Continuing on the theme of symbols of aspiration, I am really interested in the origins and legacies of luxury leisure in the Rockies and how participants in this imagine what it is to be in the mountains spirituality, restfully, and, of course, what wealth has to do with that. Moving away from aspiration, I am also interested in returning to one of the themes that sparked my interest in oil – the experience of spiritual despair and mental health crisis in oil cultures.
What did you want to be when you grew up? Does that overlap with your decision to study environmental history?
For most of my childhood and adolescence I was working towards eventually being in film. I was a movie buff and spent a lot of time doing dramatic training before becoming disillusioned. So I have traveled a long way to get to my current work. That being said, I think my love of film was based in a deep curiosity about other people’s stories as well as a vulnerability to being enchanted by place, so maybe there is some overlap.
What is your favorite part of doing environment-focused historical research?
My favourite part of doing environment focused historical research is that the focus on place, land, and labour makes me feel very connected to historical people and to my contemporary interlocutors. In my experience, environmental history is unique because of the ease with which it can be a shared topic. I have been surprised and delighted by how excited people are to speak to me about their own experiences or about discoveries I have made in the archives.
What part of studying environmental history most excites you? What is most daunting?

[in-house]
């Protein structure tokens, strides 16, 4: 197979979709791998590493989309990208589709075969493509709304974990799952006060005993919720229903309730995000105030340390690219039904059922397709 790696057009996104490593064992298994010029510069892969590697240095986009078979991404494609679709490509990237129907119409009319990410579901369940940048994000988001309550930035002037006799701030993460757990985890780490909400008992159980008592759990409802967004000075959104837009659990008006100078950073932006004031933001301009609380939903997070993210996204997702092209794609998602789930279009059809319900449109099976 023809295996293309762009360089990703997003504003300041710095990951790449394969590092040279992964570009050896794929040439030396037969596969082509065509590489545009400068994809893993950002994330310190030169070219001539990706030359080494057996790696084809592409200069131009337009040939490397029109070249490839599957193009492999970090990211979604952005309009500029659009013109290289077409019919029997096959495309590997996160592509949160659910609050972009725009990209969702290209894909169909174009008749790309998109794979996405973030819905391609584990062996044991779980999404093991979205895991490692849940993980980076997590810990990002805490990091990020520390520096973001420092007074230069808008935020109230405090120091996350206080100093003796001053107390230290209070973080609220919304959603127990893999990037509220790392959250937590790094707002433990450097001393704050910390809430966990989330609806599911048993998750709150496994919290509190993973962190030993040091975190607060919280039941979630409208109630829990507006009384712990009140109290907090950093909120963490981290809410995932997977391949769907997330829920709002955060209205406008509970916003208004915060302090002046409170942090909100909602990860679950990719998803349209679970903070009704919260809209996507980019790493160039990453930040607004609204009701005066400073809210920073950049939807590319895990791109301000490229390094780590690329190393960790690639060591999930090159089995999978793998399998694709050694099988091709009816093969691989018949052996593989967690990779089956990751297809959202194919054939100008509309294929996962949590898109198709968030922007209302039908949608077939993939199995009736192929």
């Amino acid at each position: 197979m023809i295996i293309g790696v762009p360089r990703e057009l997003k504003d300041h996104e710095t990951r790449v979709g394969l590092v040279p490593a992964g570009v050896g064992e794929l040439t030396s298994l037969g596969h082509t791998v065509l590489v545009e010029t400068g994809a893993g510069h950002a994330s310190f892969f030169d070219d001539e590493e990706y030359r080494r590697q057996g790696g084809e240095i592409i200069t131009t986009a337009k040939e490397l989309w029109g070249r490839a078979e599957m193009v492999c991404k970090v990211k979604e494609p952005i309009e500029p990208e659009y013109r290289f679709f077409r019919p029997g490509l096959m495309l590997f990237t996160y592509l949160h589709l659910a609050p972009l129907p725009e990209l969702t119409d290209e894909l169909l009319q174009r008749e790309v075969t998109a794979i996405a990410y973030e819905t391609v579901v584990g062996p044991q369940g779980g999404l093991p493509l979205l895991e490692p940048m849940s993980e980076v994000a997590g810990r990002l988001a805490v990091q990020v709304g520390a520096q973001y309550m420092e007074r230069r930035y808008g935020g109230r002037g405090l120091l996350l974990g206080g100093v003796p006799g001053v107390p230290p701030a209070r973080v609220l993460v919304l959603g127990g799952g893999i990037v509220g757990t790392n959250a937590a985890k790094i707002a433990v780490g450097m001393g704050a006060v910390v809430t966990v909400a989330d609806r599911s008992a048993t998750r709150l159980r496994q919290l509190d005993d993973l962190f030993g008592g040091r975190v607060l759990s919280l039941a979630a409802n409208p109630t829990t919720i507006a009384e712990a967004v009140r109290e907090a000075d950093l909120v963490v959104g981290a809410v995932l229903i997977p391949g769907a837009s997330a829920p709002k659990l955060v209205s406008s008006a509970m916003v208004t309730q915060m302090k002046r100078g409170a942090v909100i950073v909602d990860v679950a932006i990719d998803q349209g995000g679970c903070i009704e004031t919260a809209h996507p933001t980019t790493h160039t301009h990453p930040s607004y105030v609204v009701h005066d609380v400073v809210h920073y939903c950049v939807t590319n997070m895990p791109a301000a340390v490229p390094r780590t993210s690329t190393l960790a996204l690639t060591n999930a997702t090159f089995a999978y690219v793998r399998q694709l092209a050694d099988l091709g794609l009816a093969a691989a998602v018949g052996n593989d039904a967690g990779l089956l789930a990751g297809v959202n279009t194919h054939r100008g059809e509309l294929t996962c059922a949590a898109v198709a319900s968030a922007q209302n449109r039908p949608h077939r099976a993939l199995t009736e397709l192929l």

I am most excited by the enthusiastic response I mentioned above. Environmental topics connect people in a way that I think will be constitutive of ongoing questions of value, meaning, and our shared places. I can also find this same thing daunting, that there are so many diverse lives interacting with and experiencing a place, and that the land itself has its own story that I may not necessarily be able to read or hear.
Where is your favorite place to be?
Anywhere along the banks of the Bow river.
Do you have a favorite book, podcast, film, work of art related to the non-human world that you would recommend others check out?
I have many! But just to pick one, last year when I was in Calgary doing fieldwork I got to see the Mary Anne Barkhouse exhibition Le rêve aux loups at the Esker foundation gallery and it was so incredibly helpful and interesting for articulating categories of home, the natural world, domesticity, and wildness (https://eskerfoundation.com/exhibition/mary-anne-barkhouse/ ).
Why do you think environmental history is an important field of study?
I think that questions about environmental history are important because they are key to people’s lived experiences. They are also urgent. Conversations about environmental history are essential as people in North America attempt to imagine a future that navigates the realities of climate change; a project for which it is crucial that people confront the values they have inherited and either reject them or wield them with intention.
Where can folks follow your work or connect with you?
I can be connected with on twitter @JEBrunton.